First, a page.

Where to stay to spend a good time in the principality of Monaco? Discover the best areas to stay in Monaco!
Monaco has the reputation of being the hub of jet-setters, oligarchs, wealthy heirs and capital holders, corporate bankers, politicians and tax exiles. Yet the 37,308 inhabitants of this city-state of Monaco are not all millionaires or billionaires and are not necessarily all excessively ostentatious people. Monaco is the second smallest state in the world – after the Vatican in Rome – and it is part of France. Though Monaco only stretches over 2.02 km², it is home to a diversity of inhabitants from different social backgrounds and will have many things to offer, from its gorgeous and elegant architecture, its fabulous aquarium and its many fancy restaurants and clubs. So, where to stay in Monaco when you are an ordinary tourist?
The 2013 administrative breakdown lists nine districts in Monaco: Monaco City, Ravin Sainte-Dévote, Monte-Carlo, Larvotto, La Rousse, La Condamine, Jardin Exotique, Les Moneghetti, and Fontvieille. Discover with us where to stay in Monaco, this Mediterranean gem.
Photo credit: Flickr – Sandrine Néel
Nicknamed the “Rocher” (literally “The Rock”), Monaco City is the main district of the Principality. It is the city’s oldest historical center, home to the city state’s political and cultural institutions: the Prince’s Palace of Monaco, the town hall, the government, the National Council, the Communal Council, the courthouses, the prison, the cathedral. The neighborhood’s narrow streets are lined with small luxurious shops, restaurants and picturesque buildings. It is here that the city was founded, in the 6th century, by the Phocaeans who also founded Massalia (Marseille).
Photo credit: Flickr – Julien REBOULET
Located east of The Rock, Monte-Carlo is the most famous district of Monaco. You will find the casino, palaces, and luxury boutiques. Here, the ostentatious display of wealth does not shock anyone, it is considered a virtue. A luxurious place to stay in Monaco, the district of Monte-Carlo is very central, between the beaches and the port of Condamine, stretching its arms towards the sea.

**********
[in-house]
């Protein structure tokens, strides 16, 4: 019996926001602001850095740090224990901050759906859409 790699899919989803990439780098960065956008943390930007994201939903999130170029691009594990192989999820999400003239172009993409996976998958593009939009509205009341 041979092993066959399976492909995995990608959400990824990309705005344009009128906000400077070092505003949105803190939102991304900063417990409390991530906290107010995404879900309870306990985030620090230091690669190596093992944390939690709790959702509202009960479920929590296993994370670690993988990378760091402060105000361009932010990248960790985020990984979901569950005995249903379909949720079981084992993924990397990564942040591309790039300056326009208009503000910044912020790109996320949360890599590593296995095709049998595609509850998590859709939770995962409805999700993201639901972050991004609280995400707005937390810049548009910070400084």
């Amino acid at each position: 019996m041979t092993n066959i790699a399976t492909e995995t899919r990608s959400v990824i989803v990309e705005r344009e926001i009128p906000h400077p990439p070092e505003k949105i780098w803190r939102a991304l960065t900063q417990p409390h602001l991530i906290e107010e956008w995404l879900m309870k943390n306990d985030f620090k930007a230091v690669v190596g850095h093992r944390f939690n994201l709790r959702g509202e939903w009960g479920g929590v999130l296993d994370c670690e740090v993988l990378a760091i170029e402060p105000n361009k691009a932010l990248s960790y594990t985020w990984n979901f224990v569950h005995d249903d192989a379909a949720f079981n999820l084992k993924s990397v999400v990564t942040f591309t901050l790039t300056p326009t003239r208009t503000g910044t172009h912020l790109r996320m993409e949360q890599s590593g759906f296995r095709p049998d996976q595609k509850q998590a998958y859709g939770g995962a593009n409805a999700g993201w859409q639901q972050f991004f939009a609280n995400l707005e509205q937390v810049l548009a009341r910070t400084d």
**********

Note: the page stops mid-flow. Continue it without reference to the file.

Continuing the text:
Photo credit: Flickr – Herry Lawford
Located to the north of Port Hercules, La Condamine district offers more accommodation (hotels and luxury apartments) and possibilities to eat than in Monte-Carlo. And for good reason, it is Monaco’s bustling shopping haunt. After indulging in a shopping session in the area’s high-end, classy boutiques, fill your basket at the daily market in Place d’Armes. This is where the Formula 1 races of the Monaco Grand Prix take place. In 2020, it will happen from May 22nd to May 25th. Don’t miss this event, but you must make sure to book your accommodation in advance as available rooms will go almost as quickly as the Formula One cars zooming through the city.
Photo credit: Flickr – Neil Howard
Often forgotten by tourists, the district of Fontvieille is built “offshore” on almost entirely reclaimed land. At first glance, it is of no interest: it houses the Principality’s main industries and businesses. But you will also find the Animal Garden – if you love animals -, the port of Fontvieille with bars and restaurants along the seafront, the Roseraie Princesse Grace – a huge floral park in the heart of Monaco in homage to Grace Kelly (1929-1982), Princess of Monaco -, the international circus festival. If you’re looking for a place to stay in Monaco, don’t expect to find an inexpensive youth hostel here, rather aim for a luxury hotel.
Beausoleil and La Turbie
Monaco is not particularly vast and as such, though particularly well developed, the hotel offer can be lacking, especially for smaller budgets of during some of the more popular events the city-state hosts. However, just outside of Monaco, the small French town of Beausoleil can be an alternative way to stay in Monaco. Prices tend to be a little bit cheaper and while you won’t be in Monaco, you’ll be a few minutes walk away. The city itself has it own merit, it borders La Turbie which houses the ruins of the impressive Trophy of Augustus.
Main photo credit : Flickr – Bernard DUPONT
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